Cloud-hosted apps are levelling the playing field by giving small and medium-sized companies access to capabilities that were previously only available to large enterprises. Those cloud apps create, process and store data owned by your company, just as your internal legacy IT systems do.
And therein lies the divide: data stored in the cloud is separated from data stored in your company’s legacy IT systems. Bridging the divide will be a necessary challenge for any business in future. Why? Because companies will not be able to leverage the value held in their data, or to see the whole picture that their data gives them, unless all their data is brought together in one place.
Typically, the cloud apps that have been adopted first have been tools that support secondary or tertiary business functions. For example email, calendars, social networks, document management, document creation, document storage, data backup, team collaboration, source code management, email marketing, CRM and timesheet solutions. These business functions are relatively isolated, not highly integrated, and so are easy for businesses to swap in (and swap out their legacy systems).
By contrast, few businesses have a desire - or the time and resources - to proactively swap out their core legacy business systems to the cloud: inventory, stock, HR, financial management, procurement, manufacturing systems. Barriers such as cost, security, privacy and overall change management make migrating legacy systems to the cloud daunting.
This situation is creating a divide between cloud apps and legacy apps, internal v external. The divide is limiting the usefulness and effectiveness of the data held on both sides. For example, internal systems are difficult and expensive to integrate into. But the large volume of historical legacy information they contain may be highly useful to a business if it could be extracted and combined with external cloud CRM systems, communication systems, networking platforms and a business intelligence platform, such as GoodData. Equally, the power and effectiveness of GoodData’s platform is curtailed without access to its clients’ internal data sources.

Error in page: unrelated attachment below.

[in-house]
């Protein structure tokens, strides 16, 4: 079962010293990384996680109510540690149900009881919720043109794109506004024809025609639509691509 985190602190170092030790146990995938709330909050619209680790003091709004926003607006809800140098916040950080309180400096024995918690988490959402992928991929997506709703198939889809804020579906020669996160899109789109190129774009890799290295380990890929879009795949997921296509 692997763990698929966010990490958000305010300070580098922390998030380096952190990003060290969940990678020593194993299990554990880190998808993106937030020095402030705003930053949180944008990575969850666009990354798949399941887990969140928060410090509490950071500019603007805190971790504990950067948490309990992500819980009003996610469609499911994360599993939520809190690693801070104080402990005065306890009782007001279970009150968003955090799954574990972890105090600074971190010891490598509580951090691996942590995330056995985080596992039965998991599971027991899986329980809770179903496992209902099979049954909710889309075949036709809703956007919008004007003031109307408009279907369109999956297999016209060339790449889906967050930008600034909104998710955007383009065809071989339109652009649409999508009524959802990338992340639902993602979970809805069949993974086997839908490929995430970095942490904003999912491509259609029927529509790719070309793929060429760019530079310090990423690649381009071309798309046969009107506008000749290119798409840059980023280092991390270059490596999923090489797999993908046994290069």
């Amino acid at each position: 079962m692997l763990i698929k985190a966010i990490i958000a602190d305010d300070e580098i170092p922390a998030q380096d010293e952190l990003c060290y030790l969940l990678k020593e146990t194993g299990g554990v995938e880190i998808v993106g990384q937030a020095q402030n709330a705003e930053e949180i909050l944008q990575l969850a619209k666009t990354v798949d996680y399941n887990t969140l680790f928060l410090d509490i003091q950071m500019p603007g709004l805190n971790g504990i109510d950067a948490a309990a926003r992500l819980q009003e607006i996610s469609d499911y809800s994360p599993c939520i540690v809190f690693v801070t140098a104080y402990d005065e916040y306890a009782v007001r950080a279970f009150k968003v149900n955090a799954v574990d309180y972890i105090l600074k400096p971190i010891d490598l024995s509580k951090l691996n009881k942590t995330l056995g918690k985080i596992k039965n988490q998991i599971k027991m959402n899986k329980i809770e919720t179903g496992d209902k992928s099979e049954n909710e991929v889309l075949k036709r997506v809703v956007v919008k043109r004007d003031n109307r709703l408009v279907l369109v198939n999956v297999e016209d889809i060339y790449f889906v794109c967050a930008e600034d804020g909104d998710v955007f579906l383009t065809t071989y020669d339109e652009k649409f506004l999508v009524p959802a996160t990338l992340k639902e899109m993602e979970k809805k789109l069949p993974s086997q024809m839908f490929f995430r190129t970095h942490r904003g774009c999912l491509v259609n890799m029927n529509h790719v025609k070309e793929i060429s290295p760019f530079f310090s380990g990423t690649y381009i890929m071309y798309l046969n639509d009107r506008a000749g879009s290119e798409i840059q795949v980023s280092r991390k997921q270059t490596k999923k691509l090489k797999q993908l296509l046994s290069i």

The way to close the divide is either to bring data into a business from the cloud, or to export data from a business into the cloud. Which option to chose is governed by what you want to do with the data and where that function needs to take place. If, for the sake of an example, your business wants to aggregate data into a cloud-based Business Intelligence app then it will be necessary to extract data from legacy systems and export that data to the cloud.
APIs are the system-to-system method of choice for transferring data. They enable the seamless integration of IT systems regardless of whether they are in the cloud or behind the firewall. Almost every cloud app business worth its salt has its own API, meaning that it is technically possible to import or export data in bulk to and from the cloud application. But integrating your company’s IT systems with cloud app APIs requires a software engineer and a budget.
Until recently the only other option has been to manually transfer data via spreadsheets and CSVs: a tedious, manual, repetitive job. But the rise of cloud file sharing applications - like Box and Dropbox - have created a viable alternative. It only requires a short leap of the imagination to think that a data document (like Excel) which can be stored in Box and shared with other people could also be shared with trusted cloud applications. Internal legacy systems should be able to produce data reports in CSV format easily enough. Those reports could be automatically created and saved to Box at frequent intervals and therefore easily and automatically synchronise legacy data sources with cloud applications.
Ultimately, the method for collecting together disparate data sources to give executives a single comprehensive view of their business is not important. What is important is that it happens. Cloud apps may be levelling the playing field for small companies by giving them access to features and functionality previously only available within enterprise-scale applications.
The irony is that they are also giving those businesses the same type of data management issues as large companies, such as the frustrations of working with isolated, but essential legacy IT systems.